Wanted Dead or Alive: why we should not be quick to rejoice the death of Osama bin Laden

Recently, the news of Osama bin Laden’s death has taken the United States by magnificent surprise and wondrous joy as swarms of Americans crowded the White House gates with their American flags and the President announced the success of the US Navy SEALS mission to storm into a village in Pakistan and to “smoke” bin Laden out of his compound. The mission was filled with intrigue and danger: military helicopters swooshing out of the sky, commandos caught in a deathly crossfire, shooting at America’s Most Wanted, killing one of his wives in the process, and finally declaring a victory after a decade of war and destruction in the region. An adrenaline-rush of American hypermasculinity on display, as the raid team penetrated the town where bin Laden was staying in, Abbottabad, Pakistan. But it is not just a show of macho military might. It is also the elevation of the masculinity of our soft-spoken and diplomatic President.¬† As one BBC commentator has noted, this has elevated Obama’s status from “wimp” to “warrior”. This has also significantly improved the President’s ratings (15% increase among the Republicans in fact) and has given a sense of relief and justice to many families of victims of 9/11 attacks. In short, the death of Osama bin Laden has returned the President to the status of a “man”, the United States to the status of world leader and savior, and the American people to the status of self-righteous sense of entitlement and justice. Everybody’s happy.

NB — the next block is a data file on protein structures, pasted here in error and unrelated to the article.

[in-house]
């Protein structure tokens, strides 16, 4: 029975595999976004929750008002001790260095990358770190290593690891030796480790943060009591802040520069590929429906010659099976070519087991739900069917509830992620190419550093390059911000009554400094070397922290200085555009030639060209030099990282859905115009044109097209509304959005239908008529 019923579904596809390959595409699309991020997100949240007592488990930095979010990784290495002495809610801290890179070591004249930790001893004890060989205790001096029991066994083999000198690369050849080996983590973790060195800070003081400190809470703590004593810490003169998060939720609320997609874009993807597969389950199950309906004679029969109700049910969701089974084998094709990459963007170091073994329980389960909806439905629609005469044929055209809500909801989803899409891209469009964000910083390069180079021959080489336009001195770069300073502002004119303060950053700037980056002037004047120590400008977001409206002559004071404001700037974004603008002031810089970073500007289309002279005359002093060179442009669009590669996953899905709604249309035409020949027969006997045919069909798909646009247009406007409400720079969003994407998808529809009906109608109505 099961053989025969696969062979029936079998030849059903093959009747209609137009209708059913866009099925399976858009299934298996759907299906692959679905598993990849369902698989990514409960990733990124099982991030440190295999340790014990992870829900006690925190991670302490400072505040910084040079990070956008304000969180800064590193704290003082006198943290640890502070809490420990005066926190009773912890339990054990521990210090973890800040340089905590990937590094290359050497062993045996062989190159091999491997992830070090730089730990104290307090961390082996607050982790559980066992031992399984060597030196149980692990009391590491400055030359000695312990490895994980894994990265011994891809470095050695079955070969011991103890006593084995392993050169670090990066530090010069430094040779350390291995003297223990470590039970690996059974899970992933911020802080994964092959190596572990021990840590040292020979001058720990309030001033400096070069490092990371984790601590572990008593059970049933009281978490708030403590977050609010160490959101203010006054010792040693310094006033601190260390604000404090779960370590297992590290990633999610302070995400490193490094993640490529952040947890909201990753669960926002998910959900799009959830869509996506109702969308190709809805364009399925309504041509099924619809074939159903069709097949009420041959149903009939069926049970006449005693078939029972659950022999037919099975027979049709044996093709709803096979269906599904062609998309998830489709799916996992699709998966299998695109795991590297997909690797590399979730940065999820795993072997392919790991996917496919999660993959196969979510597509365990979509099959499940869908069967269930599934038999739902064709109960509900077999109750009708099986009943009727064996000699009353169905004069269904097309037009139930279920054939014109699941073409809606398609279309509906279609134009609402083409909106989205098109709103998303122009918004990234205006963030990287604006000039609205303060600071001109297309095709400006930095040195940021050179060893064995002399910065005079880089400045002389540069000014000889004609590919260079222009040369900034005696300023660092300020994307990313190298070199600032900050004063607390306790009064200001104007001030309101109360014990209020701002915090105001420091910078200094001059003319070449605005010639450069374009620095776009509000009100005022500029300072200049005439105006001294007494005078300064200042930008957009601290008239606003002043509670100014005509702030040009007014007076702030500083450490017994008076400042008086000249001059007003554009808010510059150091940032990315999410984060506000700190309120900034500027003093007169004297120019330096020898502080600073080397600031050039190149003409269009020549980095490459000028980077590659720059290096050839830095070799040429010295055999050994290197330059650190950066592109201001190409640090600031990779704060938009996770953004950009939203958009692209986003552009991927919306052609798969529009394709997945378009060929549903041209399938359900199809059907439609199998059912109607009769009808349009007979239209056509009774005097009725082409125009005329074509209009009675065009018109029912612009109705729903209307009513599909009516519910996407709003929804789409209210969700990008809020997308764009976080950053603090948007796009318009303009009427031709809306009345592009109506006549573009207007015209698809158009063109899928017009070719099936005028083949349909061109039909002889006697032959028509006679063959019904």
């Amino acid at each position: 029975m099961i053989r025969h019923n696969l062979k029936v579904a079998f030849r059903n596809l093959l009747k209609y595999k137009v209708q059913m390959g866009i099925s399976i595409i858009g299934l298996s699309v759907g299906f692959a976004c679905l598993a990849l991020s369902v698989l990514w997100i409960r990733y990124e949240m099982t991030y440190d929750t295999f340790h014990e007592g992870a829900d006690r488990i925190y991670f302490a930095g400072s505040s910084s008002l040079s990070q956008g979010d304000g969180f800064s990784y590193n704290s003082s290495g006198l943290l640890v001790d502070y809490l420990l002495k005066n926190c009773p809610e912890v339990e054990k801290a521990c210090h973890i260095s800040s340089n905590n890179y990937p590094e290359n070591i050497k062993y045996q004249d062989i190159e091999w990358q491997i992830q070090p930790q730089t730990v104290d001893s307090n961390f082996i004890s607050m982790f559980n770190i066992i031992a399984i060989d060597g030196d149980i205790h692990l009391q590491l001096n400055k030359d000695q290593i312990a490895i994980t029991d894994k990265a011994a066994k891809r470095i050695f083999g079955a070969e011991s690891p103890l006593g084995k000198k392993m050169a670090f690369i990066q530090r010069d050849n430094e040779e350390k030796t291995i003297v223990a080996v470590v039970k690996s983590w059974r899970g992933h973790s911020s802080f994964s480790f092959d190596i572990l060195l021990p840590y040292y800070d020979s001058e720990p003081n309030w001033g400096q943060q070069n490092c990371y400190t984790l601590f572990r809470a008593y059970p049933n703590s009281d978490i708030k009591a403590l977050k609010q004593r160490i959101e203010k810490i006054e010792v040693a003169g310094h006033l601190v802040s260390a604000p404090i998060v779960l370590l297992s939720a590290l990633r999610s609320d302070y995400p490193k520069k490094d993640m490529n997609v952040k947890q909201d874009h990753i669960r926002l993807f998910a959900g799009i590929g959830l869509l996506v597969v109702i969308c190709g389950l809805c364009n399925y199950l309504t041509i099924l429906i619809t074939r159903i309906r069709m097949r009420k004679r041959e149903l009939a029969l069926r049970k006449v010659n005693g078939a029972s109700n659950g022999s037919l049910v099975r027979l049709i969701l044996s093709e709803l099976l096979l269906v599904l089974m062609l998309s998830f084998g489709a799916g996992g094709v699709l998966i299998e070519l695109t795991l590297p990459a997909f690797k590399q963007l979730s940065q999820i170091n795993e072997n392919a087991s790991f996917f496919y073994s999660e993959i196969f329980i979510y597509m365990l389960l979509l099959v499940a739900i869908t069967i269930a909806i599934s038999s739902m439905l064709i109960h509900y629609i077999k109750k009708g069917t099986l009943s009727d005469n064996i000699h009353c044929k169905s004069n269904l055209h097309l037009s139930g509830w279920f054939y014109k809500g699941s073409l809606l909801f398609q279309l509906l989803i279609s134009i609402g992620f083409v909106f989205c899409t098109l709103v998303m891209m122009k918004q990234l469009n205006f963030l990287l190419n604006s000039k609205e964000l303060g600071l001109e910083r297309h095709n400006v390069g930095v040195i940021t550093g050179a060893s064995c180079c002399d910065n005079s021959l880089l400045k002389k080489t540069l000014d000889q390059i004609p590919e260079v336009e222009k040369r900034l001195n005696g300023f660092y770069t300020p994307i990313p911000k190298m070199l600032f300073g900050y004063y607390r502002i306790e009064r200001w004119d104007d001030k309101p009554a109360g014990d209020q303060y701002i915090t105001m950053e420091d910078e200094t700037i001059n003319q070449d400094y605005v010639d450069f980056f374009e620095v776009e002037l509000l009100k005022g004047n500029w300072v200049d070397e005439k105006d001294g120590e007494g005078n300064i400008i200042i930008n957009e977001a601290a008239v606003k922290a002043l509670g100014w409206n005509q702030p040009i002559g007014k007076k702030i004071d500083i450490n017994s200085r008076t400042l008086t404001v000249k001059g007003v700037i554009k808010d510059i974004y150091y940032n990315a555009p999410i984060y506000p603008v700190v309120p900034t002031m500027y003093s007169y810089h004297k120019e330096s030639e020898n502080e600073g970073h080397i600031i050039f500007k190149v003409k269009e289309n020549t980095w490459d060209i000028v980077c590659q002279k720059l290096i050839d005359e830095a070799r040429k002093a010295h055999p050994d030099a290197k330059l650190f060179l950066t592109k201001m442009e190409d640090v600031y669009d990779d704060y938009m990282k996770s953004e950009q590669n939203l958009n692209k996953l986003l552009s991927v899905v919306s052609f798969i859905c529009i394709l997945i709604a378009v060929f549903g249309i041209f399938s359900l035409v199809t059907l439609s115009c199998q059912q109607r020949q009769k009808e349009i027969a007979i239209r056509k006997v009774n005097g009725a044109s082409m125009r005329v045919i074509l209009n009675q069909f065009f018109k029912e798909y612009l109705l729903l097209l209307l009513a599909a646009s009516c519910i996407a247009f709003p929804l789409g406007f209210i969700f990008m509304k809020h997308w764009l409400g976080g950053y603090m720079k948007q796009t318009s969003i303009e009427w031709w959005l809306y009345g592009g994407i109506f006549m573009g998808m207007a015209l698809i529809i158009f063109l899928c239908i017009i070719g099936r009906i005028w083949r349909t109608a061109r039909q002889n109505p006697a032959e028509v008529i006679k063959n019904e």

Sunday night, I was enjoying a nice hot cup of tea with my family members around a pit-fire when I received a text from a friend simply stating, “We killed Osama bin Laden!” At first, I thought it was a drunken joke. But then I received a similar message from a friend in D.C. celebrating in front of the White House. I quickly checked the online news and informed my family of the development. Everyone was obviously surprised. However, after 15 minutes of trying to figure out what had actually happened, we went back to our usual discussions. I, however, tried to follow the news online as the days went on. One of the articles that caught my eye was one on BBC explaining how the code name for bin Laden was, in fact, Geronimo. The name is derived from a 19th century Apache warrior who fought against white North American and Spaniard soldiers, to resist white supremacist efforts of Westward expansion and to preserve Native Americans’ lands and way of life. According to the BBC article, “[Geronimo's] struggle to resist the white Americans has led to him being depicted in a sympathetic light by many cultural historians.”